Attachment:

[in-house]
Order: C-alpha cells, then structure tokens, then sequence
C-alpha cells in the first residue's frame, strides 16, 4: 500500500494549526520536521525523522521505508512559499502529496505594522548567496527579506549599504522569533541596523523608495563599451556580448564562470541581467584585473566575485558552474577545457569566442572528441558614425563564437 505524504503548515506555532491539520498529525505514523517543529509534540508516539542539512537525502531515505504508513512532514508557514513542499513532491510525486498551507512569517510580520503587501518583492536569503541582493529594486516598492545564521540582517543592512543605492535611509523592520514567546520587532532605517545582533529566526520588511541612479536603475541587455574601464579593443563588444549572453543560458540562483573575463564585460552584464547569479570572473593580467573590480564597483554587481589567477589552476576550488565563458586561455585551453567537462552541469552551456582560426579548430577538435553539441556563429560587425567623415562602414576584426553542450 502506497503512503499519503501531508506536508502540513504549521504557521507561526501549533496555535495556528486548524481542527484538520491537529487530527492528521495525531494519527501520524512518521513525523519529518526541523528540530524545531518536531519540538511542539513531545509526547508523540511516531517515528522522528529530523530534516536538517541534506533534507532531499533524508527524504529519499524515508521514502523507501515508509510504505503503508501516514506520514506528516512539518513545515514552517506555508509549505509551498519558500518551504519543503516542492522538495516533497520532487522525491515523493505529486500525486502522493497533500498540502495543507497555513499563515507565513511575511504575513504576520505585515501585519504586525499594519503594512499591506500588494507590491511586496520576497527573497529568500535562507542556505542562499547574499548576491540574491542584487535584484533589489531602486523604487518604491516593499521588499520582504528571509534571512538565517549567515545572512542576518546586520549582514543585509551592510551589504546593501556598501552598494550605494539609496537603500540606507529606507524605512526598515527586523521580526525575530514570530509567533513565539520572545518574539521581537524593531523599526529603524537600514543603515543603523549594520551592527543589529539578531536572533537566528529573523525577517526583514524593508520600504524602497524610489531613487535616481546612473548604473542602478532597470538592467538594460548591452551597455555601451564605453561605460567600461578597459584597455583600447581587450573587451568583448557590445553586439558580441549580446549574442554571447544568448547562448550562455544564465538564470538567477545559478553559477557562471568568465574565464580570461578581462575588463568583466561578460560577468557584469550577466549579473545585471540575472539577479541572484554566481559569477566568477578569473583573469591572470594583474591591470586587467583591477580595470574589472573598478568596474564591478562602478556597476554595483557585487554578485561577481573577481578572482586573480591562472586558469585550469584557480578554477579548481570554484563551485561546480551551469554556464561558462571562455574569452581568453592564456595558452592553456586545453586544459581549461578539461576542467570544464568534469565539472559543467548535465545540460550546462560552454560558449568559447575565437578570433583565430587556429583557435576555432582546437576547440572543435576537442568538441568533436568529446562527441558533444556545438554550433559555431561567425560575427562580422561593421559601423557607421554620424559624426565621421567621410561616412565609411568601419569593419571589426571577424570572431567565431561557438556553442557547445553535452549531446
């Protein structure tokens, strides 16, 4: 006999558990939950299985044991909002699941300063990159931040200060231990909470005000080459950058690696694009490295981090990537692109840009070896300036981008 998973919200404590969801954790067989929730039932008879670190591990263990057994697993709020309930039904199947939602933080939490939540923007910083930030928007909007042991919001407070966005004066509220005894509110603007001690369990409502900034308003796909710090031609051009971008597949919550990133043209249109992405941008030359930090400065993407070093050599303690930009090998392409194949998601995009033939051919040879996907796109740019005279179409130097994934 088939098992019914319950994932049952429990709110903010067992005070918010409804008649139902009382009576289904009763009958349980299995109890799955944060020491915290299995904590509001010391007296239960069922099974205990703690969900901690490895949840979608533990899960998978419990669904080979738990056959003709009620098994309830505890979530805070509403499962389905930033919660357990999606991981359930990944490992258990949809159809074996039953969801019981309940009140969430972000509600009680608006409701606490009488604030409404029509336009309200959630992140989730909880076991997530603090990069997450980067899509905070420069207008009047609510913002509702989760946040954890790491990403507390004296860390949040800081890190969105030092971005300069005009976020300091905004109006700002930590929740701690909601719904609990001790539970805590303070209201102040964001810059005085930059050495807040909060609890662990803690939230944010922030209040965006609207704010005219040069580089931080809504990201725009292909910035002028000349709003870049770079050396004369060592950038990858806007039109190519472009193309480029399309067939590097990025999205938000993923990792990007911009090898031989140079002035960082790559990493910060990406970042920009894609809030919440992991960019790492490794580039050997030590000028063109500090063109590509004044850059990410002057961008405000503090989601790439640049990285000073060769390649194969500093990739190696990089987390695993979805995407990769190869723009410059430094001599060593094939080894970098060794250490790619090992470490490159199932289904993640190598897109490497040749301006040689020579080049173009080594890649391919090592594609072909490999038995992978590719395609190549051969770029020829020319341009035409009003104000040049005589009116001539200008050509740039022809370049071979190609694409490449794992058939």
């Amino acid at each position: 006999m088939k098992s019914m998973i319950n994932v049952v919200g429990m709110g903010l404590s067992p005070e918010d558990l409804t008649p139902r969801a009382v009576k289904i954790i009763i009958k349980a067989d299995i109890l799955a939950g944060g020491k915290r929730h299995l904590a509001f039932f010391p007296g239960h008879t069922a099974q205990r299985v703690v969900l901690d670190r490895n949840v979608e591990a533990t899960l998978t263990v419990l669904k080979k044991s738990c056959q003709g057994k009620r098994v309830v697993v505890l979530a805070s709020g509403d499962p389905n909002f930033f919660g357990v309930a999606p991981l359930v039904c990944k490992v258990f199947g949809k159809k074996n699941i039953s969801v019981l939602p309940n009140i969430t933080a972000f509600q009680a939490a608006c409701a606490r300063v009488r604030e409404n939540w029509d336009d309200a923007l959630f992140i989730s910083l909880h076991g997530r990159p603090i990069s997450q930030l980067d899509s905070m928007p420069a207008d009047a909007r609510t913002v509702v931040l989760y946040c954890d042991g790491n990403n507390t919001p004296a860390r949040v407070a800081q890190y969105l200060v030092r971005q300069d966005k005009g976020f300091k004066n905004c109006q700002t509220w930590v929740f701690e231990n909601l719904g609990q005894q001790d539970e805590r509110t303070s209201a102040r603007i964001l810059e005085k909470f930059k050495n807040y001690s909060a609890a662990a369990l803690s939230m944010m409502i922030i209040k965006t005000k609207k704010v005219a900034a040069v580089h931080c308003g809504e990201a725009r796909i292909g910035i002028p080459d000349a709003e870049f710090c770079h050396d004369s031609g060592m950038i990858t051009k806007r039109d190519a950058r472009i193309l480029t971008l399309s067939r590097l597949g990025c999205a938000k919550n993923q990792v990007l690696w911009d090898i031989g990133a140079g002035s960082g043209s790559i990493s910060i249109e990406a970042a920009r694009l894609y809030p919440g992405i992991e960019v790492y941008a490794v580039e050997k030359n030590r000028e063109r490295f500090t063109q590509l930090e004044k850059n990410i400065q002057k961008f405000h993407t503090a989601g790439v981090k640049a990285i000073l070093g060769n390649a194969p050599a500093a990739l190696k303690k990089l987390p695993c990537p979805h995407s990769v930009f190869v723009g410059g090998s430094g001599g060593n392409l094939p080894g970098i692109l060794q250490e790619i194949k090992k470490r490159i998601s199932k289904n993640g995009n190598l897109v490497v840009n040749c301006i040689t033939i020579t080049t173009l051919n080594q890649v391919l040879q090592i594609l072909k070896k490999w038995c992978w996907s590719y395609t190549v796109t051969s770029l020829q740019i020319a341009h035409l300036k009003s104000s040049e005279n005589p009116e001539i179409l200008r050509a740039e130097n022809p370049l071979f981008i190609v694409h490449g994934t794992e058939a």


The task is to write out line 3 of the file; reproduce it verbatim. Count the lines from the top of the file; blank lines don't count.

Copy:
C-alpha cells in the first residue's frame, strides 16, 4: 500500500494549526520536521525523522521505508512559499502529496505594522548567496527579506549599504522569533541596523523608495563599451556580448564562470541581467584585473566575485558552474577545457569566442572528441558614425563564437 505524504503548515506555532491539520498529525505514523517543529509534540508516539542539512537525502531515505504508513512532514508557514513542499513532491510525486498551507512569517510580520503587501518583492536569503541582493529594486516598492545564521540582517543592512543605492535611509523592520514567546520587532532605517545582533529566526520588511541612479536603475541587455574601464579593443563588444549572453543560458540562483573575463564585460552584464547569479570572473593580467573590480564597483554587481589567477589552476576550488565563458586561455585551453567537462552541469552551456582560426579548430577538435553539441556563429560587425567623415562602414576584426553542450 502506497503512503499519503501531508506536508502540513504549521504557521507561526501549533496555535495556528486548524481542527484538520491537529487530527492528521495525531494519527501520524512518521513525523519529518526541523528540530524545531518536531519540538511542539513531545509526547508523540511516531517515528522522528529530523530534516536538517541534506533534507532531499533524508527524504529519499524515508521514502523507501515508509510504505503503508501516514506520514506528516512539518513545515514552517506555508509549505509551498519558500518551504519543503516542492522538495516533497520532487522525491515523493505529486500525486502522493497533500498540502495543507497555513499563515507565513511575511504575513504576520505585515501585519504586525499594519503594512499591506500588494507590491511586496520576497527573497529568500535562507542556505542562499547574499548576491540574491542584487535584484533589489531602486523604487518604491516593499521588499520582504528571509534571512538565517549567515545572512542576518546586520549582514543585509551592510551589504546593501556598501552598494550605494539609496537603500540606507529606507524605512526598515527586523521580526525575530514570530509567533513565539520572545518574539521581537524593531523599526529603524537600514543603515543603523549594520551592527543589529539578531536572533537566528529573523525577517526583514524593508520600504524602497524610489531613487535616481546612473548604473542602478532597470538592467538594460548591452551597455555601451564605453561605460567600461578597459584597455583600447581587450573587451568583448557590445553586439558580441549580446549574442554571447544568448547562448550562455544564465538564470538567477545559478553559477557562471568568465574565464580570461578581462575588463568583466561578460560577468557584469550577466549579473545585471540575472539577479541572484554566481559569477566568477578569473583573469591572470594583474591591470586587467583591477580595470574589472573598478568596474564591478562602478556597476554595483557585487554578485561577481573577481578572482586573480591562472586558469585550469584557480578554477579548481570554484563551485561546480551551469554556464561558462571562455574569452581568453592564456595558452592553456586545453586544459581549461578539461576542467570544464568534469565539472559543467548535465545540460550546462560552454560558449568559447575565437578570433583565430587556429583557435576555432582546437576547440572543435576537442568538441568533436568529446562527441558533444556545438554550433559555431561567425560575427562580422561593421559601423557607421554620424559624426565621421567621410561616412565609411568601419569593419571589426571577424570572431567565431561557438556553442557547445553535452549531446